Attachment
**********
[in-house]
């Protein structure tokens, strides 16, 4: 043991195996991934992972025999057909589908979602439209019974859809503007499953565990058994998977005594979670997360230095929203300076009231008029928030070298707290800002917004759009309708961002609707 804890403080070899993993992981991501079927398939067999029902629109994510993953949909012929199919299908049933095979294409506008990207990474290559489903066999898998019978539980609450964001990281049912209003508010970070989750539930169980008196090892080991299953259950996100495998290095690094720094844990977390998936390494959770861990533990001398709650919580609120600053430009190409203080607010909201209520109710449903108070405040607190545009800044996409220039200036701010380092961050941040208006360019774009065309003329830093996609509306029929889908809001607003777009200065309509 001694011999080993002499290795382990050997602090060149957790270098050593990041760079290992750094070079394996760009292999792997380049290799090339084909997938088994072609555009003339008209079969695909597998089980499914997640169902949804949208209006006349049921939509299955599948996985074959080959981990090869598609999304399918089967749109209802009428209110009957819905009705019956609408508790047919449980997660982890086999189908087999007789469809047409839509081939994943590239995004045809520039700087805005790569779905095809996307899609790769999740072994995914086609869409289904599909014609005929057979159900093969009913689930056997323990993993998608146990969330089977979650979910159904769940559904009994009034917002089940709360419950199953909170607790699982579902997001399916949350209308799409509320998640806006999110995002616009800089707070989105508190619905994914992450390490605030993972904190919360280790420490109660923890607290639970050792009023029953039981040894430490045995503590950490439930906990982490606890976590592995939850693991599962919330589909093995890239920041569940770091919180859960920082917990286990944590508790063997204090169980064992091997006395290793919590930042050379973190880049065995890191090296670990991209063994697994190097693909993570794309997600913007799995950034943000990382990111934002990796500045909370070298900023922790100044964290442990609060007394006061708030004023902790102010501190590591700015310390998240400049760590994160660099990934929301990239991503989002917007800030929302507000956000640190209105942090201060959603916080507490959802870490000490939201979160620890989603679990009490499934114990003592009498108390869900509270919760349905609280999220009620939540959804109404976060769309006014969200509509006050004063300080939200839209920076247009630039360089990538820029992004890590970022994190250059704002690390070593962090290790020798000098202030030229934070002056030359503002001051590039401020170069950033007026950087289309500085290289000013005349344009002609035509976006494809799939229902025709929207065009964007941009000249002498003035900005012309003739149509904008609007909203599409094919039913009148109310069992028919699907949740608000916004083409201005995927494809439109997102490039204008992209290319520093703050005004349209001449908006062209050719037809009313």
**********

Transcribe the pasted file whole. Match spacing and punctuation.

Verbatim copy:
[in-house]
């Protein structure tokens, strides 16, 4: 043991195996991934992972025999057909589908979602439209019974859809503007499953565990058994998977005594979670997360230095929203300076009231008029928030070298707290800002917004759009309708961002609707 804890403080070899993993992981991501079927398939067999029902629109994510993953949909012929199919299908049933095979294409506008990207990474290559489903066999898998019978539980609450964001990281049912209003508010970070989750539930169980008196090892080991299953259950996100495998290095690094720094844990977390998936390494959770861990533990001398709650919580609120600053430009190409203080607010909201209520109710449903108070405040607190545009800044996409220039200036701010380092961050941040208006360019774009065309003329830093996609509306029929889908809001607003777009200065309509 001694011999080993002499290795382990050997602090060149957790270098050593990041760079290992750094070079394996760009292999792997380049290799090339084909997938088994072609555009003339008209079969695909597998089980499914997640169902949804949208209006006349049921939509299955599948996985074959080959981990090869598609999304399918089967749109209802009428209110009957819905009705019956609408508790047919449980997660982890086999189908087999007789469809047409839509081939994943590239995004045809520039700087805005790569779905095809996307899609790769999740072994995914086609869409289904599909014609005929057979159900093969009913689930056997323990993993998608146990969330089977979650979910159904769940559904009994009034917002089940709360419950199953909170607790699982579902997001399916949350209308799409509320998640806006999110995002616009800089707070989105508190619905994914992450390490605030993972904190919360280790420490109660923890607290639970050792009023029953039981040894430490045995503590950490439930906990982490606890976590592995939850693991599962919330589909093995890239920041569940770091919180859960920082917990286990944590508790063997204090169980064992091997006395290793919590930042050379973190880049065995890191090296670990991209063994697994190097693909993570794309997600913007799995950034943000990382990111934002990796500045909370070298900023922790100044964290442990609060007394006061708030004023902790102010501190590591700015310390998240400049760590994160660099990934929301990239991503989002917007800030929302507000956000640190209105942090201060959603916080507490959802870490000490939201979160620890989603679990009490499934114990003592009498108390869900509270919760349905609280999220009620939540959804109404976060769309006014969200509509006050004063300080939200839209920076247009630039360089990538820029992004890590970022994190250059704002690390070593962090290790020798000098202030030229934070002056030359503002001051590039401020170069950033007026950087289309500085290289000013005349344009002609035509976006494809799939229902025709929207065009964007941009000249002498003035900005012309003739149509904008609007909203599409094919039913009148109310069992028919699907949740608000916004083409201005995927494809439109997102490039204008992209290319520093703050005004349209001449908006062209050719037809009313």